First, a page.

The next 15 miles were actually very peaceful trails alongside creeks and a bit of road as we made it to the finish line sometime after 10pm. (The only reason it still remained in place was that it was the starting line for the Sunday return trip.)
We had made it! We had conquered the Triple Bypass!
Day Two – Sunday Avon to Evergreen
Our merry band had been a bit shattered by Day One. Peter and John didn’t even want to attempt Day Two. Dean had been wise enough not to have registered for it. Joel and I wanted to do at least part of it – we had paid for it after all! And other than a lack of sleep, we weren’t feeling too bad.
Problem was, our planned logistics counted on Peter and John starting the ride. We had 6 people, 5 bikes and only one car that could carry 4 of each. A bit of thought led John and his wife to rent a car and head back to Denver for a day at the condo pool. Dean would drive the rest of us to the lunch stop on the descent from Loveland Pass so Peter, Joel and I could ride out half the miles.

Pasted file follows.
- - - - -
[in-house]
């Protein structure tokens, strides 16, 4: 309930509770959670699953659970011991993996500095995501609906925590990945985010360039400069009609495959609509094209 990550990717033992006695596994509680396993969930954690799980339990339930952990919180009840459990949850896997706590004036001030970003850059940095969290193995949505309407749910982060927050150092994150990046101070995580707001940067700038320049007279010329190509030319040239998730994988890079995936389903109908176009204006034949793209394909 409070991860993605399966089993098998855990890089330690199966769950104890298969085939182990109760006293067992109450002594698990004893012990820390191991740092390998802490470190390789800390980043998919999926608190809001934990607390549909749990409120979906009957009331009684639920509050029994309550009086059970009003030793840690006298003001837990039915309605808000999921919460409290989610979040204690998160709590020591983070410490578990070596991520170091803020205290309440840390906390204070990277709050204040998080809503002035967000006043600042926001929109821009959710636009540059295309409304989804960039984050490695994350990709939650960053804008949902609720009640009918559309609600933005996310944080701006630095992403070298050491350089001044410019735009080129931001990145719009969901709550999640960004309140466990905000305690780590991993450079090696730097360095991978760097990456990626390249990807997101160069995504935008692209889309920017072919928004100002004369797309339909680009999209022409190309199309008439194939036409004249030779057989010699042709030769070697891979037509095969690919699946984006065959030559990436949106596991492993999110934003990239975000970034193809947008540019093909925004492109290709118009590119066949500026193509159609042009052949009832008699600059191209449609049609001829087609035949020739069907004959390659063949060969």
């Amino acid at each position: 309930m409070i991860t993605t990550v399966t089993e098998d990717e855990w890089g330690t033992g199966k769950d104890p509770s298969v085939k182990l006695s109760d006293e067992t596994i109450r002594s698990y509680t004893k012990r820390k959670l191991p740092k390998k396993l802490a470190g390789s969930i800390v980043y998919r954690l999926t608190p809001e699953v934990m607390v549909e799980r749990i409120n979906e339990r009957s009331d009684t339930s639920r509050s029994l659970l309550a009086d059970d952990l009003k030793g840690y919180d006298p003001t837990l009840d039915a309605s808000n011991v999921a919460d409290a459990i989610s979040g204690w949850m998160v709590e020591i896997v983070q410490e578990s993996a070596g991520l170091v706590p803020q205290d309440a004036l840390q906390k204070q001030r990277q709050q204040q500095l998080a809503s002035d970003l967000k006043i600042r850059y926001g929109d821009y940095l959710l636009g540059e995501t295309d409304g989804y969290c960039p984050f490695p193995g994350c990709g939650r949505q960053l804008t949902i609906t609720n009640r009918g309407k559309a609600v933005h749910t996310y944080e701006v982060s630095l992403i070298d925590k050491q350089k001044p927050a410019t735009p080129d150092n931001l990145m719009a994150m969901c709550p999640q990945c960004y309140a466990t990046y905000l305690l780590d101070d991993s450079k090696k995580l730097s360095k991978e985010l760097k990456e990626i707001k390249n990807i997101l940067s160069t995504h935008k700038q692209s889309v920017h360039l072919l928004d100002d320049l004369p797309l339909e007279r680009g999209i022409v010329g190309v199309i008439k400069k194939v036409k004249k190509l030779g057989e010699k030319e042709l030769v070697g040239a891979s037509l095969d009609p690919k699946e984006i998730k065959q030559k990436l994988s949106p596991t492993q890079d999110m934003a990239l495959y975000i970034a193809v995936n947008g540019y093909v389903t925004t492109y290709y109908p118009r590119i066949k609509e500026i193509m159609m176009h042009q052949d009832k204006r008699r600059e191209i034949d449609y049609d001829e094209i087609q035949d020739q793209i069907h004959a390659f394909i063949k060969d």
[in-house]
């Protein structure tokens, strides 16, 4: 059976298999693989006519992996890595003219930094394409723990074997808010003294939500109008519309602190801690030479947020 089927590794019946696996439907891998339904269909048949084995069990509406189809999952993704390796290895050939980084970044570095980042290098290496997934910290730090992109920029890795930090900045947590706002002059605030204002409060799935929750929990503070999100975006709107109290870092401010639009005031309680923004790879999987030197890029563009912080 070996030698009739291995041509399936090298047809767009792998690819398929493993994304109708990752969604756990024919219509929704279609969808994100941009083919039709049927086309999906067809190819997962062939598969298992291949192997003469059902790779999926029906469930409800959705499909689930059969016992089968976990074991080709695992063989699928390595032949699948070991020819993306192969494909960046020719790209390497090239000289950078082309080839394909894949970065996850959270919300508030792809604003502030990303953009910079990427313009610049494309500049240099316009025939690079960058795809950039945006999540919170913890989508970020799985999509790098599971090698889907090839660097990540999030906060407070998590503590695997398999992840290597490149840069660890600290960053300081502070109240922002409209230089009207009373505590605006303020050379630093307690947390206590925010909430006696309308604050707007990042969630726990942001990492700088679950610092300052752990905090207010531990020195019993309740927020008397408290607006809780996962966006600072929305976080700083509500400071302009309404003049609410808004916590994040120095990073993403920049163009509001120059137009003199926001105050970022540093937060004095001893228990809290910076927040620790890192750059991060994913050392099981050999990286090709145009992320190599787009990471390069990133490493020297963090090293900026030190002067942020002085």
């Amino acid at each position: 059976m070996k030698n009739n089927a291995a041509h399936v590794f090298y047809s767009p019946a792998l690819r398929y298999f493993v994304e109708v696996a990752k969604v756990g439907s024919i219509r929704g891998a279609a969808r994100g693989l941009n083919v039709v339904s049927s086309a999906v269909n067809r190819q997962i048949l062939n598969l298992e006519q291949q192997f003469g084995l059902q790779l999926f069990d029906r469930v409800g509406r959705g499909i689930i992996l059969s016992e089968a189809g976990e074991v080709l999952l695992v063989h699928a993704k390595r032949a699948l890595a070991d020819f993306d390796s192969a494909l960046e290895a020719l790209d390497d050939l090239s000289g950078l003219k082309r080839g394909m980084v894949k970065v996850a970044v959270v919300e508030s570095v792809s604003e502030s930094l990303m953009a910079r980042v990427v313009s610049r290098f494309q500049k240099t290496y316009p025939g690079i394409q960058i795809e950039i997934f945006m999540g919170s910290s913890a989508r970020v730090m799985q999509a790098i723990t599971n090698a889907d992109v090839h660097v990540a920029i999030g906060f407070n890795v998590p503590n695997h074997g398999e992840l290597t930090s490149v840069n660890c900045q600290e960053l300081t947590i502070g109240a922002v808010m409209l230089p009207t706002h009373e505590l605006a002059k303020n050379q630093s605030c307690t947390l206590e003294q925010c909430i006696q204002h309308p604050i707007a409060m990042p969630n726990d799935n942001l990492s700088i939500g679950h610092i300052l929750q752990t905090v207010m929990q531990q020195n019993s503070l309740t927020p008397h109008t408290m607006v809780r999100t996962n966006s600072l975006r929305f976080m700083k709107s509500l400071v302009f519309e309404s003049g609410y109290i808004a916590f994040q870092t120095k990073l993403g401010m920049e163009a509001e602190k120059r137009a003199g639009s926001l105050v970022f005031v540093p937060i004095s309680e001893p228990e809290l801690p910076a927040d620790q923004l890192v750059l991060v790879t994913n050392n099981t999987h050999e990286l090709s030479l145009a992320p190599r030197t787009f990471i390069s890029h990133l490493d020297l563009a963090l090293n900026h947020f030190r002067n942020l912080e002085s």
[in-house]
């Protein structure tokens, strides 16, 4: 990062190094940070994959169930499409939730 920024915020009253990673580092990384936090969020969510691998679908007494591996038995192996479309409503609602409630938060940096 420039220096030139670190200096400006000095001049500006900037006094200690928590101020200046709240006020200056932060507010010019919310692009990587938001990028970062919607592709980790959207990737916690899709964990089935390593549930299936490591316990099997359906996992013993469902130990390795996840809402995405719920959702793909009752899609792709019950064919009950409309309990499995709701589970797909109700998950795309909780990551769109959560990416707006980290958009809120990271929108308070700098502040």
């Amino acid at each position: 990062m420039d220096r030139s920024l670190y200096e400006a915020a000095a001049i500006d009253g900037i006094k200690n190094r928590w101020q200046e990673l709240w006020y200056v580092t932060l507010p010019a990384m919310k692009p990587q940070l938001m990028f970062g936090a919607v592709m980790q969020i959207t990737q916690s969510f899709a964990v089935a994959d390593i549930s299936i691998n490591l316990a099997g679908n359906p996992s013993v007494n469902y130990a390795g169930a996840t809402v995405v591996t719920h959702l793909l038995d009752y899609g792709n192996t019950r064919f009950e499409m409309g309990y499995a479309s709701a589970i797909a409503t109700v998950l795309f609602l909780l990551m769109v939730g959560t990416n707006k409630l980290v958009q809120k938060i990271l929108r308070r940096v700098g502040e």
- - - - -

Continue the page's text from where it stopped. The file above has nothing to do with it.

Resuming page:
Sounded easy to do just the one pass with lots of miles descending… We started up the climb with the fastest and the fittest riders but the altitude and the heat took their toll. It was to be 16 miles up in the blazing afternoon sun. We started stopping every half mile or so to cool off under whatever shade we could find. At 10 miles up, the water stop was a long recovery time in the shade before we made our final push.
We cleared the last rest stop near the back of the riders but at least today we weren’t the actual last riders. A long, fast descent had us cross the finish line at 6:45 with plenty of time to eat the delicious spread of food and even get massages before the festivities shut down. Plus we got our finisher medals – yay!
This was a major accomplishment for us and a successful one thanks to careful preparation and knowing when to cut things short. I’m glad we were able to complete the route on Saturday but Sunday would have been too much. We still clocked in over 70 miles on Sunday and that’s plenty good in my book.
Overall, I’m glad we did the ride but I wouldn’t attempt it again. I’d be more inclined to do something similar without the altitude. The Tour de France is making the Alps look kinda fun…